In operation of an illustrative reactor, cell culture medium is fed into chamber 23 through inlet ports 26 and 27. The medium is inoculated through port 29 with a seed culture of a suitable mammalian cell line and the culture incubated at a temperature of from about 20° C to about 40° C, preferably at about 35°-37° C. During the incubation, periodic changes of media can be made, with the spent medium being expelled through outlet port 28 and fresh medium again being supplied through inlet ports 26 and 27. If desired, the culture medium can be aerated by conventional means prior to its being fed into the cell culture reactor. Following incubation, the desired metabolities or by-products of the cell growth can be isolated from the spent medium. Samples of macromolecular materials can be withdrawn through access port 29 at any desired time during the incubation. The reactor preferably is operated continuously whereby inlet ports 26 and 27 and outlet port 28 are kept in an open position and adjusted to any desired rate of flow of culture medium by suitable pumping or gravity feeding means.
The culture medium flows into the lower part of chamber 23 beneath perforated plate 35 which thereby serves as a manifold means to provide uniform distribution of the medium and a flow path which is upward and transverse to the plane of the elongate axes of the fibers. The reduction of the depth of the upper part of chamber 23 in a manner dependent upon its distance from the media outlet 28 assists in the uniform collection of the spent media across the top of the bed of fibers in a manner which corresponds to the demand for the media passing across the fibers, thereby resulting in improved uniformity of flow throughout the chamber.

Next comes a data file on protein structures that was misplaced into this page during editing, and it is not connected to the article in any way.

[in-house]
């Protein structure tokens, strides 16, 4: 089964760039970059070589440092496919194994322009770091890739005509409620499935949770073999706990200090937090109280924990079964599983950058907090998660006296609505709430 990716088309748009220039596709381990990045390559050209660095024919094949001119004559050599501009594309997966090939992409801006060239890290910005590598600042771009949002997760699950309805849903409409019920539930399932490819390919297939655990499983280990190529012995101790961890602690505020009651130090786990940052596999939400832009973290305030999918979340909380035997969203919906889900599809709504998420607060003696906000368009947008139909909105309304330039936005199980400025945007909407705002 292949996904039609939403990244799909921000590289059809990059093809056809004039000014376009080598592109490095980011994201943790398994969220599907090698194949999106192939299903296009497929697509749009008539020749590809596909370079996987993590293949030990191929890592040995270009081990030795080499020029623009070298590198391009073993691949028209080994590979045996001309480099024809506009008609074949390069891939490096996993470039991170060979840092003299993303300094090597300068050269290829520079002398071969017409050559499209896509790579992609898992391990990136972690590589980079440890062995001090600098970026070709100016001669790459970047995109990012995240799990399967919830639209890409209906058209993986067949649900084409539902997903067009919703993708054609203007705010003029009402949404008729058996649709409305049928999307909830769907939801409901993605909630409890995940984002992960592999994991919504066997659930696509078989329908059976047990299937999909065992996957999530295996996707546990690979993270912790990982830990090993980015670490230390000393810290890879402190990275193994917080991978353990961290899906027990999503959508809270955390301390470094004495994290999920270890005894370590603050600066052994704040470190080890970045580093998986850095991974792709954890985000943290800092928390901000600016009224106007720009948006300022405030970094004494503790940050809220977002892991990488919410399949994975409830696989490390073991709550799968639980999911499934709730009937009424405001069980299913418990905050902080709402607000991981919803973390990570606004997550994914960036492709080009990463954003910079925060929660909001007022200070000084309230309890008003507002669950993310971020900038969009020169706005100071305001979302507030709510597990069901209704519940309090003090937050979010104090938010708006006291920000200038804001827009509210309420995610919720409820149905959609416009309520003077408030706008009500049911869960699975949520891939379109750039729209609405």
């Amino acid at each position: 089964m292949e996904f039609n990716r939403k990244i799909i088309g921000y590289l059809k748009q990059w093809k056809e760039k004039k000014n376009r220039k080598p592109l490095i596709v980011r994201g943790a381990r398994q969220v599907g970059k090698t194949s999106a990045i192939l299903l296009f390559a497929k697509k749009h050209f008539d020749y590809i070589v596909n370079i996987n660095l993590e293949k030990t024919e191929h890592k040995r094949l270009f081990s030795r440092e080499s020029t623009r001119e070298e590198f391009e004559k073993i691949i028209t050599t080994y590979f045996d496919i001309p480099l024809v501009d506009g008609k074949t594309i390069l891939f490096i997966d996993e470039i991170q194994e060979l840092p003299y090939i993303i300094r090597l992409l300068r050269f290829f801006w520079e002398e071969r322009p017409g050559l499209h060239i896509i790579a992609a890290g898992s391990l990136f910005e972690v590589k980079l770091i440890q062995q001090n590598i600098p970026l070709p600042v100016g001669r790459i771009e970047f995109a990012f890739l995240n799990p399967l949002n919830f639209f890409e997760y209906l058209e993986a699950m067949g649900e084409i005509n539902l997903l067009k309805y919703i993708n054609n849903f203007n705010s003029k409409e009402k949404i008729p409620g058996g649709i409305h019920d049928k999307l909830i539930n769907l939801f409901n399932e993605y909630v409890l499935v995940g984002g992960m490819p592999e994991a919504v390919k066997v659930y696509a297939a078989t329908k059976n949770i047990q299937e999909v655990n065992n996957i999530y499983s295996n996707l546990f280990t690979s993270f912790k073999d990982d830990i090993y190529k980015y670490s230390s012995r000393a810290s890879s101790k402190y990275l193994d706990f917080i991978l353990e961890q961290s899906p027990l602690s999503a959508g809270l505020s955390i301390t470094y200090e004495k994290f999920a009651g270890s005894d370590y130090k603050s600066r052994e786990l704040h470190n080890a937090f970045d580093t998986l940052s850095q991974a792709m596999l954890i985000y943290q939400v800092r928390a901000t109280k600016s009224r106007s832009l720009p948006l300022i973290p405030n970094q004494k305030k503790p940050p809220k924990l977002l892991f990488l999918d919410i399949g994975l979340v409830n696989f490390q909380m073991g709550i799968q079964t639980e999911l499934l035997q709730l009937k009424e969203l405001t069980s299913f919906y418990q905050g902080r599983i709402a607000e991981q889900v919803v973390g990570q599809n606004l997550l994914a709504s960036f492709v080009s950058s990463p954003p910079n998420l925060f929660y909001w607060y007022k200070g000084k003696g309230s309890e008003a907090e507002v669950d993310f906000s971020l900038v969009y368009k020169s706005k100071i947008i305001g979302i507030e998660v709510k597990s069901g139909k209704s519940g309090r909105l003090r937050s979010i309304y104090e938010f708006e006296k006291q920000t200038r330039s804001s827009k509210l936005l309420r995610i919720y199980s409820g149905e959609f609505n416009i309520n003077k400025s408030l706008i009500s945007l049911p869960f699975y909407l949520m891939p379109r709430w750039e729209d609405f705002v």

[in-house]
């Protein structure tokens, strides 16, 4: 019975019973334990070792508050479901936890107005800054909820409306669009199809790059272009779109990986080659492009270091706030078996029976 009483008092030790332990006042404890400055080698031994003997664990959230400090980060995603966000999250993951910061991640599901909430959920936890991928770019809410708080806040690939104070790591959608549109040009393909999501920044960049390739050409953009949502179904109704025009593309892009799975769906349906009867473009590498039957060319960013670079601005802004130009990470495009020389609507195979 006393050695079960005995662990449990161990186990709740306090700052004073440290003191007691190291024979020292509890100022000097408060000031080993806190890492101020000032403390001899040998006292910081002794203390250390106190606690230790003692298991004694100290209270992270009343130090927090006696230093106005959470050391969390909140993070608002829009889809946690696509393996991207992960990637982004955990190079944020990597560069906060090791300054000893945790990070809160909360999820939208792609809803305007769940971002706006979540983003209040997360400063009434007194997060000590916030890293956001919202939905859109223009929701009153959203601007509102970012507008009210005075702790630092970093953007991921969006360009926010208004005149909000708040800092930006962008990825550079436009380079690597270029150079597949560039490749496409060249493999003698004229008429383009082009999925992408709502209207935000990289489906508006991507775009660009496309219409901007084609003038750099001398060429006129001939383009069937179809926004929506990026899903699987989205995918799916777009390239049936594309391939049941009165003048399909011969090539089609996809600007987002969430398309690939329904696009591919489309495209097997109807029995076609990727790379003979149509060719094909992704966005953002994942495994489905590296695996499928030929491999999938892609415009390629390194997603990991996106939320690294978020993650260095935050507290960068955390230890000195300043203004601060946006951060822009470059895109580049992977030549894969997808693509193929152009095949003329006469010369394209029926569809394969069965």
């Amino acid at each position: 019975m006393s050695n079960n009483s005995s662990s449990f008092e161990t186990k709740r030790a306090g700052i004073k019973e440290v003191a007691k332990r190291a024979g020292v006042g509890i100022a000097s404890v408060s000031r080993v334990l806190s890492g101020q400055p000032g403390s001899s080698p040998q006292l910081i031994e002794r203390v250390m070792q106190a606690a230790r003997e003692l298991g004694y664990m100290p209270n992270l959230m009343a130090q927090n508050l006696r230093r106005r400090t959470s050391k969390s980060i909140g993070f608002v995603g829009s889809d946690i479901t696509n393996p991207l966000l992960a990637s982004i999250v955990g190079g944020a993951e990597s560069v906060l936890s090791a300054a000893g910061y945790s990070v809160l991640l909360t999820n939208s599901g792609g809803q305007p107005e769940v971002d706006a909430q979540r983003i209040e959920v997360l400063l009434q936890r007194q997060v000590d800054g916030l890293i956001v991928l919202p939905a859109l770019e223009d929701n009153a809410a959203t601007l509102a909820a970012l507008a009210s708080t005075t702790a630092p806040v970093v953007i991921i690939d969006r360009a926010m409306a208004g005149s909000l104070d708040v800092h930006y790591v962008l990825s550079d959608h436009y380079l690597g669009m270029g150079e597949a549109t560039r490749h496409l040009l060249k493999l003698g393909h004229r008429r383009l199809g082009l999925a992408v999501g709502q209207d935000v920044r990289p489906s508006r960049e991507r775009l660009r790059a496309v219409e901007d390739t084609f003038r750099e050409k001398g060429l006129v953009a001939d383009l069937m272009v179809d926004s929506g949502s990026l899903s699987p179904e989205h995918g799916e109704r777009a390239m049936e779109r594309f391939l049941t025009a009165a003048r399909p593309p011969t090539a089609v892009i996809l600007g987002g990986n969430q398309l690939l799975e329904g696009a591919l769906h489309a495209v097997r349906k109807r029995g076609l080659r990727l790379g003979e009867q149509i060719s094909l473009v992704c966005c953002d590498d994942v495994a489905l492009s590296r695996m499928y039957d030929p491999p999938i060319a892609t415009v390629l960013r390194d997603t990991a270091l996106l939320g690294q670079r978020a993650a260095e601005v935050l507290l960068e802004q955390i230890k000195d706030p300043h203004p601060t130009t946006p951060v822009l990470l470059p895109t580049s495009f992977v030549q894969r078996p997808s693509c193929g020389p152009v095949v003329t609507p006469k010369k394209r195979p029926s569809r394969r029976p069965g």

The combination of the flow path which is transverse to the bed of fibers and the relatively short length of flow through the fiber bed provides a more uniform culture media flow than obtained otherwise with parallel flow through a bundle of capillaries as employed in the prior art. It also promotes a more even distribution of cell growth on the fibers and greater utilization of the available fiber surface. The configuration of the reactor of this invention thereby overcomes the deficiencies in the prior art parallel flow reactors in which cells cannot adequately penetrate the fiber bundle and in which nutrients are utilized at the inlet end with gradual nutrient depletion and undesirable metabolite production as the media flow reaches the distal end of the reactor.